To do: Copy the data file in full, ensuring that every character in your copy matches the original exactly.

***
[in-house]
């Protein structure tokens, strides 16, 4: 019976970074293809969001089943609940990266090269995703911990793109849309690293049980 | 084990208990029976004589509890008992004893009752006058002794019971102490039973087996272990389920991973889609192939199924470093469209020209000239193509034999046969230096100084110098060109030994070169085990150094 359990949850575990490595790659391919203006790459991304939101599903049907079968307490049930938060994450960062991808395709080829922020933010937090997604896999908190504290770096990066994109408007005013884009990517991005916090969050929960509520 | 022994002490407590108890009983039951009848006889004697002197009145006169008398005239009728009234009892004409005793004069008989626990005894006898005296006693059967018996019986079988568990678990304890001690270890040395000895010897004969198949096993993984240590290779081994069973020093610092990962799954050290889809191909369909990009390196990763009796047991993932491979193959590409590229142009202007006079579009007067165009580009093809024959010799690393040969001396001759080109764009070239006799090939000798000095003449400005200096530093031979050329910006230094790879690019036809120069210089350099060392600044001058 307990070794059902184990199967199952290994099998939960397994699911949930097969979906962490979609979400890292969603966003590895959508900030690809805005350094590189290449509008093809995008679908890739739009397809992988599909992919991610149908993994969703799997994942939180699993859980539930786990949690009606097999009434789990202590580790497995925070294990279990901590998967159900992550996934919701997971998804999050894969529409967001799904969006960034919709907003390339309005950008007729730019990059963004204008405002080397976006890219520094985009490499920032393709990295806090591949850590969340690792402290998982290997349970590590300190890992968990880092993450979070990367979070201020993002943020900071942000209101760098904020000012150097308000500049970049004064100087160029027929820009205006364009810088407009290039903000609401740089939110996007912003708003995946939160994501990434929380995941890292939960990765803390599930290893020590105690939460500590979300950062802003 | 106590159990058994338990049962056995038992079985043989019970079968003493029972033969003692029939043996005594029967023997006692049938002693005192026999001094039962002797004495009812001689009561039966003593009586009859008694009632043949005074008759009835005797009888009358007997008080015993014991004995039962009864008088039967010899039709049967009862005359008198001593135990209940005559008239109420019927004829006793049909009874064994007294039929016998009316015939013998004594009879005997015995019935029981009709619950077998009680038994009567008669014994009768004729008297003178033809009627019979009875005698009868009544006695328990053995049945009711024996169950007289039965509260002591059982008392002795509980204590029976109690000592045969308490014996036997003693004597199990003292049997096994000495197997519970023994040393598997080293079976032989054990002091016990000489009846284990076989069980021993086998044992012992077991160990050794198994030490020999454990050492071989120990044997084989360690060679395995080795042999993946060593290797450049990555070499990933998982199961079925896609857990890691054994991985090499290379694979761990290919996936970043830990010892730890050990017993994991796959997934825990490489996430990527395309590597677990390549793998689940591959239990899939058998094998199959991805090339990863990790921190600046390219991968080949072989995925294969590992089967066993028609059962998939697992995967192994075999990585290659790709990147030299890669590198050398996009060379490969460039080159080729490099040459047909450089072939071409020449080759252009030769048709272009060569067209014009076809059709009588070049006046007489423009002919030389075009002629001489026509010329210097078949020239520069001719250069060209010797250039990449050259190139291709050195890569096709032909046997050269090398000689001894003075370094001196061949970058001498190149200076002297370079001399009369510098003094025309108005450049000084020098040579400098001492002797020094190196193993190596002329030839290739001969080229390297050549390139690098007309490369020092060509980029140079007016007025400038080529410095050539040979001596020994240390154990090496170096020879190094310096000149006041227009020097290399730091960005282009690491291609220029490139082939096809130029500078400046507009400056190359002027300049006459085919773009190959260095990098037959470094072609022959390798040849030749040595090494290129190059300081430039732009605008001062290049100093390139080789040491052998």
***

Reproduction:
[in-house]
């Protein structure tokens, strides 16, 4: 019976970074293809969001089943609940990266090269995703911990793109849309690293049980 | 084990208990029976004589509890008992004893009752006058002794019971102490039973087996272990389920991973889609192939199924470093469209020209000239193509034999046969230096100084110098060109030994070169085990150094 359990949850575990490595790659391919203006790459991304939101599903049907079968307490049930938060994450960062991808395709080829922020933010937090997604896999908190504290770096990066994109408007005013884009990517991005916090969050929960509520 | 022994002490407590108890009983039951009848006889004697002197009145006169008398005239009728009234009892004409005793004069008989626990005894006898005296006693059967018996019986079988568990678990304890001690270890040395000895010897004969198949096993993984240590290779081994069973020093610092990962799954050290889809191909369909990009390196990763009796047991993932491979193959590409590229142009202007006079579009007067165009580009093809024959010799690393040969001396001759080109764009070239006799090939000798000095003449400005200096530093031979050329910006230094790879690019036809120069210089350099060392600044001058 307990070794059902184990199967199952290994099998939960397994699911949930097969979906962490979609979400890292969603966003590895959508900030690809805005350094590189290449509008093809995008679908890739739009397809992988599909992919991610149908993994969703799997994942939180699993859980539930786990949690009606097999009434789990202590580790497995925070294990279990901590998967159900992550996934919701997971998804999050894969529409967001799904969006960034919709907003390339309005950008007729730019990059963004204008405002080397976006890219520094985009490499920032393709990295806090591949850590969340690792402290998982290997349970590590300190890992968990880092993450979070990367979070201020993002943020900071942000209101760098904020000012150097308000500049970049004064100087160029027929820009205006364009810088407009290039903000609401740089939110996007912003708003995946939160994501990434929380995941890292939960990765803390599930290893020590105690939460500590979300950062802003 | 106590159990058994338990049962056995038992079985043989019970079968003493029972033969003692029939043996005594029967023997006692049938002693005192026999001094039962002797004495009812001689009561039966003593009586009859008694009632043949005074008759009835005797009888009358007997008080015993014991004995039962009864008088039967010899039709049967009862005359008198001593135990209940005559008239109420019927004829006793049909009874064994007294039929016998009316015939013998004594009879005997015995019935029981009709619950077998009680038994009567008669014994009768004729008297003178033809009627019979009875005698009868009544006695328990053995049945009711024996169950007289039965509260002591059982008392002795509980204590029976109690000592045969308490014996036997003693004597199990003292049997096994000495197997519970023994040393598997080293079976032989054990002091016990000489009846284990076989069980021993086998044992012992077991160990050794198994030490020999454990050492071989120990044997084989360690060679395995080795042999993946060593290797450049990555070499990933998982199961079925896609857990890691054994991985090499290379694979761990290919996936970043830990010892730890050990017993994991796959997934825990490489996430990527395309590597677990390549793998689940591959239990899939058998094998199959991805090339990863990790921190600046390219991968080949072989995925294969590992089967066993028609059962998939697992995967192994075999990585290659790709990147030299890669590198050398996009060379490969460039080159080729490099040459047909450089072939071409020449080759252009030769048709272009060569067209014009076809059709009588070049006046007489423009002919030389075009002629001489026509010329210097078949020239520069001719250069060209010797250039990449050259190139291709050195890569096709032909046997050269090398000689001894003075370094001196061949970058001498190149200076002297370079001399009369510098003094025309108005450049000084020098040579400098001492002797020094190196193993190596002329030839290739001969080229390297050549390139690098007309490369020092060509980029140079007016007025400038080529410095050539040979001596020994240390154990090496170096020879190094310096000149006041227009020097290399730091960005282009690491291609220029490139082939096809130029500078400046507009400056190359002027300049006459085919773009190959260095990098037959470094072609022959390798040849030749040595090494290129190059300081430039732009605008001062290049100093390139080789040491052998």